What literally burning myself reminded me about mindfulness
January 20, 2017
One day while straining pasta in a mad hurry into a sink that was mostly full of dishes that I was too impatient to clear out of the sink, I scalded myself with when hot boiling water splashed out of the sink and onto my upper thigh.
I have to say there’s nothing like intense physical pain to snap a person out of some mindless multitasking into the present moment. Though, to be fair, there are way easier and less painful ways, so I’m definitely not recommending this. But since it happened to me, I’ll tell you all about it, and if you’d like you can live vicariously through my experience.
After ripping off my pajama pants (smart!) and hopping around on the opposite leg (less smart…not really sure how I thought that would help) I spend the next few minutes cooling off my leg and hoping I didn’t do very much damage, while knowing — intuitively, through a felt sense, or whatever — that was definitely not the case. But I’ll give myself kudos for being hopeful anyway, because why not?
It’s interesting how one of my first instincts was to cover it up and put it away as quickly as possible. I gently rubbed on some polysporin on it, stuck on some gauze and taped it down. Approximately 3 and ½ minutes later I realized this was not going to cut it, as I am prone to moving my leg quite often, by virtue of being human. So stand, sit, walk, whatever — something was pulling in some direction.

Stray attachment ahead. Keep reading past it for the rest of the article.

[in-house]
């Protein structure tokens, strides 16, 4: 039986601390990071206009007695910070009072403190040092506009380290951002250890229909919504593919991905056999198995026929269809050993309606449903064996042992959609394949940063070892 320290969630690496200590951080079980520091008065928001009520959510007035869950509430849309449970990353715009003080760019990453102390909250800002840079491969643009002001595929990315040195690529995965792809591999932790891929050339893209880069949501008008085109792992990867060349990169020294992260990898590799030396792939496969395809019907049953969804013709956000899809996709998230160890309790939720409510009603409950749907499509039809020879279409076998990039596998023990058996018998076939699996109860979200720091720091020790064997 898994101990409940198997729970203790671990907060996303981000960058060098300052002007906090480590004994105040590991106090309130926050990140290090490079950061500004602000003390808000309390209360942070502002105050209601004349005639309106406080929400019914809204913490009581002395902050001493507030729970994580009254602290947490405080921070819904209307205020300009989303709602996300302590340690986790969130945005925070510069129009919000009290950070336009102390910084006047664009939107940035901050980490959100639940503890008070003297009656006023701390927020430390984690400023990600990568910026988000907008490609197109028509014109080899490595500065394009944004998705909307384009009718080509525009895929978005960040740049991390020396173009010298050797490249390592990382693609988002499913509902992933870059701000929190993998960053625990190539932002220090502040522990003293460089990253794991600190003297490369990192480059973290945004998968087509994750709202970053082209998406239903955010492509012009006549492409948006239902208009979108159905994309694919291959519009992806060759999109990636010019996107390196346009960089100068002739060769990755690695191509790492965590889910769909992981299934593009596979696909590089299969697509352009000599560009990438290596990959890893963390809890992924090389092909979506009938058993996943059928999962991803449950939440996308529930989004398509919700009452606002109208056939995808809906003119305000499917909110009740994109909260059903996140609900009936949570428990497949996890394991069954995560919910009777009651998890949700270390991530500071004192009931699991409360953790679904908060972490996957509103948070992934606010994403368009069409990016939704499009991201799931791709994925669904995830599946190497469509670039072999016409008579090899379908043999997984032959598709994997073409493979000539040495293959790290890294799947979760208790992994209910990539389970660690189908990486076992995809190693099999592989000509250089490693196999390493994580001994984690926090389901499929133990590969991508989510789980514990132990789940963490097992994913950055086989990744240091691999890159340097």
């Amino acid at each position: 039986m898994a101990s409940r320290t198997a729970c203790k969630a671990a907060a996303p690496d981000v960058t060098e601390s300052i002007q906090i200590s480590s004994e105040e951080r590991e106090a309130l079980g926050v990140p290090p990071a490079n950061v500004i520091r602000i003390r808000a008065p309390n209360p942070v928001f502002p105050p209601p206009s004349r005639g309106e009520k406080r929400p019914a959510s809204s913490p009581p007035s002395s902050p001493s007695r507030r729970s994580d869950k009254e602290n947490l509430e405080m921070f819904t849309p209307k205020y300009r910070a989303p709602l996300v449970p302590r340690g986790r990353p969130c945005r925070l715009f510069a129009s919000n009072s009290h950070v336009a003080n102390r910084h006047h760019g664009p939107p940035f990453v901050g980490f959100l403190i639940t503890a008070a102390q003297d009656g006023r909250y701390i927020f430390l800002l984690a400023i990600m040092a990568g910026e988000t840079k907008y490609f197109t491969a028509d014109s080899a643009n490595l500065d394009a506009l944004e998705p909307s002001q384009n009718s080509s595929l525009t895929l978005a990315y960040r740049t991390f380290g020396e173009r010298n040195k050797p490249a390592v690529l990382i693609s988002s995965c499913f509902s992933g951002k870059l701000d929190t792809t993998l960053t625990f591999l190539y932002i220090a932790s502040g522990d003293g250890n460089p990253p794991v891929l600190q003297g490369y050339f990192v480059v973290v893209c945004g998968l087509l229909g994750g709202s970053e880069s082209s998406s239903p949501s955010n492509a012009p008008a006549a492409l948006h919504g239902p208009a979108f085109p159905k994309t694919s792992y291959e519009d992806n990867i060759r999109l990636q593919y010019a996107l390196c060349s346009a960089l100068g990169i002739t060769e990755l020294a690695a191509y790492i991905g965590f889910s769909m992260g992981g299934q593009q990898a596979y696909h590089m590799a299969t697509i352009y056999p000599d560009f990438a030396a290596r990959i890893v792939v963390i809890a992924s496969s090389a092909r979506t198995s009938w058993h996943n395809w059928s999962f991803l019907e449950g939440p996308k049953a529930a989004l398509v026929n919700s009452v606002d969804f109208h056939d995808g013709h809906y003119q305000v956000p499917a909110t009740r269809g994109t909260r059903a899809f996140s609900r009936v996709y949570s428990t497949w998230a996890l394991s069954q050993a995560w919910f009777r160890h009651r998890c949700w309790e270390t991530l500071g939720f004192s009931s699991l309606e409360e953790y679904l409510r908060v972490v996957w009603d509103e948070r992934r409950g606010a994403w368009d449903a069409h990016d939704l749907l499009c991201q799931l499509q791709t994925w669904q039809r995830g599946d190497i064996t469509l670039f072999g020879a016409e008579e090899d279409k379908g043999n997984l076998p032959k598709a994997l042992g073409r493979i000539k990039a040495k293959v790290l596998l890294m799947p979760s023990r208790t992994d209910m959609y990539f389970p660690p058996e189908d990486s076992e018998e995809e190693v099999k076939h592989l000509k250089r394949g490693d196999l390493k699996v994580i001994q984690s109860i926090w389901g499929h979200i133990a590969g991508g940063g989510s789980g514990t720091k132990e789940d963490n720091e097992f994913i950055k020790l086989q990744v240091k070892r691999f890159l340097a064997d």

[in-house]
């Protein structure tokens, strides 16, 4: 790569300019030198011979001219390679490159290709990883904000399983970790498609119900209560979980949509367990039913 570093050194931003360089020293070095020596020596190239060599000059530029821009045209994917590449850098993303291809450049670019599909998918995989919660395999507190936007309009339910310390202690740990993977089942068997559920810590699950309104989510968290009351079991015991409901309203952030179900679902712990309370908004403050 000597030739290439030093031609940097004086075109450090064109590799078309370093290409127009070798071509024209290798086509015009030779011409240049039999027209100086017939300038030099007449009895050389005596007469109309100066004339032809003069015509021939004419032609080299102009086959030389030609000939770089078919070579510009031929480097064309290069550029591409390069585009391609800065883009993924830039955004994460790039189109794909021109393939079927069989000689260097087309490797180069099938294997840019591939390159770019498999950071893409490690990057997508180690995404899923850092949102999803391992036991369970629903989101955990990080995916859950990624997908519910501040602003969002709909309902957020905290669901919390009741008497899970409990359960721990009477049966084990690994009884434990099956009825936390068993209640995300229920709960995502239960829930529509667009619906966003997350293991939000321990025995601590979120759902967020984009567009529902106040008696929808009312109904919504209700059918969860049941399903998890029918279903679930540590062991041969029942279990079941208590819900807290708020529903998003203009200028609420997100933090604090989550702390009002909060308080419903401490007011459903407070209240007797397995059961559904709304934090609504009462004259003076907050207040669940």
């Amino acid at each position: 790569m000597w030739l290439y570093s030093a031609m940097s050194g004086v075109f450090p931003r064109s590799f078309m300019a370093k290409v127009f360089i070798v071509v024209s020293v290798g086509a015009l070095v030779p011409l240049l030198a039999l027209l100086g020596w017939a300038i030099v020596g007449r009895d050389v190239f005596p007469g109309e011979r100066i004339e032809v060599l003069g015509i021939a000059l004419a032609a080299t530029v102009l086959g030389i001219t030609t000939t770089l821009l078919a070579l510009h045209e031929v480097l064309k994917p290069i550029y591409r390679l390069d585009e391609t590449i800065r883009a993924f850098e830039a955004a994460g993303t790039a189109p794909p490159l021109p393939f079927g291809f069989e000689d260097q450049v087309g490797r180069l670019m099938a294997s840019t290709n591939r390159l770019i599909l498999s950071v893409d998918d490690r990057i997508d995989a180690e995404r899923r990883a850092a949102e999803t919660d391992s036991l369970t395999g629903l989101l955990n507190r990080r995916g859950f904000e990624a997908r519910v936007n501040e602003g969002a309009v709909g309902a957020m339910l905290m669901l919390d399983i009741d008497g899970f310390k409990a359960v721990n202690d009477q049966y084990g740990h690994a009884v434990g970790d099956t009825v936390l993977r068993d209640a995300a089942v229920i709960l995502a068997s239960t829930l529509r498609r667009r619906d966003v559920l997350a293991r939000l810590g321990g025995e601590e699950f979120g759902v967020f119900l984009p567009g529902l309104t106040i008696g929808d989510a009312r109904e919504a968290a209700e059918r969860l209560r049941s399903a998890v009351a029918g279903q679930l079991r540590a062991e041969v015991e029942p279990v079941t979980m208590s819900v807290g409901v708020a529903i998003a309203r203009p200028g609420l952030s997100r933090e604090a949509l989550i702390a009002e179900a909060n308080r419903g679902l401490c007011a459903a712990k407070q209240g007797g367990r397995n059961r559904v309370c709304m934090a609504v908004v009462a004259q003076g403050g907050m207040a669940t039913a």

When I removed the gauze I could see it was blistering. I thought “Oh Shit!”, because eloquence was low on my priority list in the midst of this nervous system emergency response I was experiencing. But I was also thinking “Wow my body is amazing!” I mean, not mine specifically, but human bodies. (My body is pretty rad, but that’s beside the point.)
Watching it healing before my eyes was fascinating, humbling and super gross. I was having a mindful moment while observing my gross blistering burn! I was thusly snapped out of my rushy, mindless doing. Obviously it was a little too late since having a mindful moment while I was straining that pasta would have been much more helpful.
I also watched myself doing my regular thinking thing — ruminating on the incident and wishing I had gone slower, paid more attention and not been so lazy with the dishes in the sink. And to the other direction as well — worrying about what will happen once this pain subsides. Will it hurt more as it heals? What if it takes weeks to heal? What will I have to miss out on in the meantime? And this too was a mindful moment — albeit an imperfect one — because I could watch myself starting to ruminate, and starting to worry, but I could stay present and bring myself back.
After I rewrapped it, I was feeling kind of bummed that my plans for the rest of the day would now have to change. My leg was really stinging, I felt a headache coming on and I felt a bit off in my gut. I wasn’t freaking out — I knew I would be fine if I just took care of myself and let my body do it’s magical amazing stuff. Acknowledging that I should probably stay home, I decided to go grocery shopping.